Celery may be introduced as soon as baby is ready to start solids, which is generally around 6 months of age. Raw celery’s firm texture poses a choking risk, so take care when introducing this vegetable to babies.
Raw celery is a common choking hazard, so keep reading to learn more about safely introducing it to babies.
Celery’s wild ancestors originated in the fertile lands around the Mediterranean Sea, and humans have cultivated celery for thousands of years. This has led to a variety of cultivars, including celeriac (a variety specifically grown for its swollen, edible stem), leaf celery (common throughout Asia), Pascal celery (the kind that is common throughout markets and stores in North America), and many others. Celery enjoyed quite the fad in the 19th century United States, leading to an explosion of celery-based products. While celery soda is no longer the hot new thing, celery is still commonly pressed into juice, as well as cooked into diverse dishes, from gumbos, soups, to stews like khoreshte karafs.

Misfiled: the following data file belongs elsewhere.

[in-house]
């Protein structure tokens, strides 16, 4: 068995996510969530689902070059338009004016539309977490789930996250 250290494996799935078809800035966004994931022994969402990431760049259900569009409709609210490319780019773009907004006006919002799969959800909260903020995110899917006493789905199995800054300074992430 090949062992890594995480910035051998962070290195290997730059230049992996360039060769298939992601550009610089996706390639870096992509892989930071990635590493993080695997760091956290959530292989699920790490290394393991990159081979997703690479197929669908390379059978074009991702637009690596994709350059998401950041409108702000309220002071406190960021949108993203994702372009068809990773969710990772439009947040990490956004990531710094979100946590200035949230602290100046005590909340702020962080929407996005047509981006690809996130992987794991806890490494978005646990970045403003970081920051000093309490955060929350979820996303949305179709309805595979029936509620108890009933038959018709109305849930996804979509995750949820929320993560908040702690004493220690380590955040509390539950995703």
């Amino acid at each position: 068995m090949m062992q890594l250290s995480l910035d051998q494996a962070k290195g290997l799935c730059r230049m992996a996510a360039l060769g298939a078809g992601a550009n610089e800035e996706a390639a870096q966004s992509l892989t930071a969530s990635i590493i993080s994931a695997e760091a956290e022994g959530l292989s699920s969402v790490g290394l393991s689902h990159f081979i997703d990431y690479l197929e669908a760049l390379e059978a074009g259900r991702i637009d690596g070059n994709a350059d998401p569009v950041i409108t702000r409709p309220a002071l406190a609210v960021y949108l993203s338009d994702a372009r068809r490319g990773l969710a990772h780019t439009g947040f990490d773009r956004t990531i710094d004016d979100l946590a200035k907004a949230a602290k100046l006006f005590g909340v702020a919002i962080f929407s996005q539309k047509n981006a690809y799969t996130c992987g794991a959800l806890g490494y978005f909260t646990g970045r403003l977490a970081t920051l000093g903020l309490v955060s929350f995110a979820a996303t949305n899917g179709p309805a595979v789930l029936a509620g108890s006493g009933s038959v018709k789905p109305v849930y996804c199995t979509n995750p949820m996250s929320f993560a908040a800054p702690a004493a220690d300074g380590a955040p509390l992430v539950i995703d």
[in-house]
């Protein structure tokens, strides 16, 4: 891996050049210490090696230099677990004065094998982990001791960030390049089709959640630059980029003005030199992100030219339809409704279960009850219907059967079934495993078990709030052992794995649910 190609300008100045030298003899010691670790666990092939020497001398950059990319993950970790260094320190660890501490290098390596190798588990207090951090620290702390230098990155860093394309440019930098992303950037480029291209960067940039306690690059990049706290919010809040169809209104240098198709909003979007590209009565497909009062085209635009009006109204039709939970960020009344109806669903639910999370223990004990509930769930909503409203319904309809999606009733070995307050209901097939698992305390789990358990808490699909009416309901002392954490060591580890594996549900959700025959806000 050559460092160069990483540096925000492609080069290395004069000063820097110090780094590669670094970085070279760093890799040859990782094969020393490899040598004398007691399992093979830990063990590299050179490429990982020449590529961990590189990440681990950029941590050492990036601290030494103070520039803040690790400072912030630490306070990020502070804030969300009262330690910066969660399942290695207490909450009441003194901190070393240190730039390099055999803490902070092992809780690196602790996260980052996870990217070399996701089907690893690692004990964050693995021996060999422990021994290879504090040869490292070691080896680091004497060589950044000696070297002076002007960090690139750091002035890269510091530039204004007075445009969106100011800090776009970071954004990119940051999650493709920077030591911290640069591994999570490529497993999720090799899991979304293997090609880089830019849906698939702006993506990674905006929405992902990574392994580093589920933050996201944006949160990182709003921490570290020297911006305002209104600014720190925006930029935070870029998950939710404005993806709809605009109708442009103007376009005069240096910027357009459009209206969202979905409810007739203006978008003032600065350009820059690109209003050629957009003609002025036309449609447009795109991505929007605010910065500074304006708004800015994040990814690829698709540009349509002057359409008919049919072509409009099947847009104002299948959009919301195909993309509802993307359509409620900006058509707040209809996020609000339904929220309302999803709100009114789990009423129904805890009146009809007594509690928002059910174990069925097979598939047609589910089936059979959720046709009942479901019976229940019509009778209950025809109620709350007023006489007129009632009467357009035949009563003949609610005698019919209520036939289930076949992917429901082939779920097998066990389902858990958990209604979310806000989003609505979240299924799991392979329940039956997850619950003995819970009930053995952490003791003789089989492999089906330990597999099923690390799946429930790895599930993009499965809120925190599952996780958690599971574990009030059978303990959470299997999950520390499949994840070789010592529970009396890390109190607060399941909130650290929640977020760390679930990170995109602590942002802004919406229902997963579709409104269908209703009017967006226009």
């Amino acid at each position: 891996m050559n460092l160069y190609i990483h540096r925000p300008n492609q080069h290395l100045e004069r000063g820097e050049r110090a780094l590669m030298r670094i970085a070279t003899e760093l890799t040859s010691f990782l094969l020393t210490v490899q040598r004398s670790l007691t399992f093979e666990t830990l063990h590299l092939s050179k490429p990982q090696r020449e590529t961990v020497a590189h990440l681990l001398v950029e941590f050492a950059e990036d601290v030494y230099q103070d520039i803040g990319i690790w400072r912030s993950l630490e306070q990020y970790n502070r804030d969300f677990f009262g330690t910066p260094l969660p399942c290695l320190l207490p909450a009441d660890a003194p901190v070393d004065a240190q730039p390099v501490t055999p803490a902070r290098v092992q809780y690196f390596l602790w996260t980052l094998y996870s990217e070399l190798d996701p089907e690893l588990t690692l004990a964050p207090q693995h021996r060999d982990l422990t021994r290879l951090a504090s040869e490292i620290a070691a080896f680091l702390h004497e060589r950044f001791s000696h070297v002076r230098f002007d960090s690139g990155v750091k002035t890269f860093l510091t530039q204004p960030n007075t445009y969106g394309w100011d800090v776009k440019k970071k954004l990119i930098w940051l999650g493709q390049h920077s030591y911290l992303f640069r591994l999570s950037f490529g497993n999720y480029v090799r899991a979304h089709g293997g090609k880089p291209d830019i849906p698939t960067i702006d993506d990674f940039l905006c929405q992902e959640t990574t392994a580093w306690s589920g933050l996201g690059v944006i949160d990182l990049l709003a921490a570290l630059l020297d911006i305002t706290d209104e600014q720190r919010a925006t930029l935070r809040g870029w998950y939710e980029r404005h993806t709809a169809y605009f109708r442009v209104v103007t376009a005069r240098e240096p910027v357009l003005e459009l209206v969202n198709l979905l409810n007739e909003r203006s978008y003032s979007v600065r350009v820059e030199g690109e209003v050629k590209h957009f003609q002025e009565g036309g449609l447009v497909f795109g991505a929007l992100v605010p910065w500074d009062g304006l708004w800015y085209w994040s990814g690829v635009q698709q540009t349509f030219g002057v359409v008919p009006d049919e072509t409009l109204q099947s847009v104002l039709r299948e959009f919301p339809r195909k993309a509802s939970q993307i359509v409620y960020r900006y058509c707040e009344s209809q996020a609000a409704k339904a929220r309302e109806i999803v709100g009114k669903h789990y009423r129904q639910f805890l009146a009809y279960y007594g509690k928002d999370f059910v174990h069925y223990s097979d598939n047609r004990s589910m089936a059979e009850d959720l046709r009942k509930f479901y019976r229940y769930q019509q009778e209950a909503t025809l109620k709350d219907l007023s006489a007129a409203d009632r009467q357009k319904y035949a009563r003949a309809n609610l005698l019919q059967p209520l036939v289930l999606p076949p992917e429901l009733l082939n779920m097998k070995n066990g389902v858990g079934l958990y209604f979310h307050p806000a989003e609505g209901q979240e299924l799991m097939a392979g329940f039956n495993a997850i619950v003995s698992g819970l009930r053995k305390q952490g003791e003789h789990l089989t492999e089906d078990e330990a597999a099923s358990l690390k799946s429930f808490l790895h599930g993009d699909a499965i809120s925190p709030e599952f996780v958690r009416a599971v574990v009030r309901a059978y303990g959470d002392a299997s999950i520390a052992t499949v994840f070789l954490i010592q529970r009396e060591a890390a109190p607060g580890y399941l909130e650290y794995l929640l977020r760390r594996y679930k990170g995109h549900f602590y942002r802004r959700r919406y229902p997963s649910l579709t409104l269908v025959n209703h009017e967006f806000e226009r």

Alex, 6 months, uses a raw celery stick as a food teether with a yogurt dip.
Mila, 10 months, eats cooked slivers of celery.
Juliet Rose, 15 months, eats raw slivers of celery.
Yes. Celery offers lots of vitamin K for healthy blood, some folate for baby’s development and growth, and plenty of carotenoids, many of which convert to vitamin A for skin, eye, and immune health. Plus, it contains antioxidant and anti-inflammatory compounds that benefit the gut and immune system.
Celery stalks and leaves contain natural compounds called furanocoumarins, which are perfectly safe as part of a regular varied diet, but may be harmful when consumed in great excess. In moderation, these compounds may even benefit certain conditions thanks to their antimicrobial, anti-inflammatory, antioxidant properties.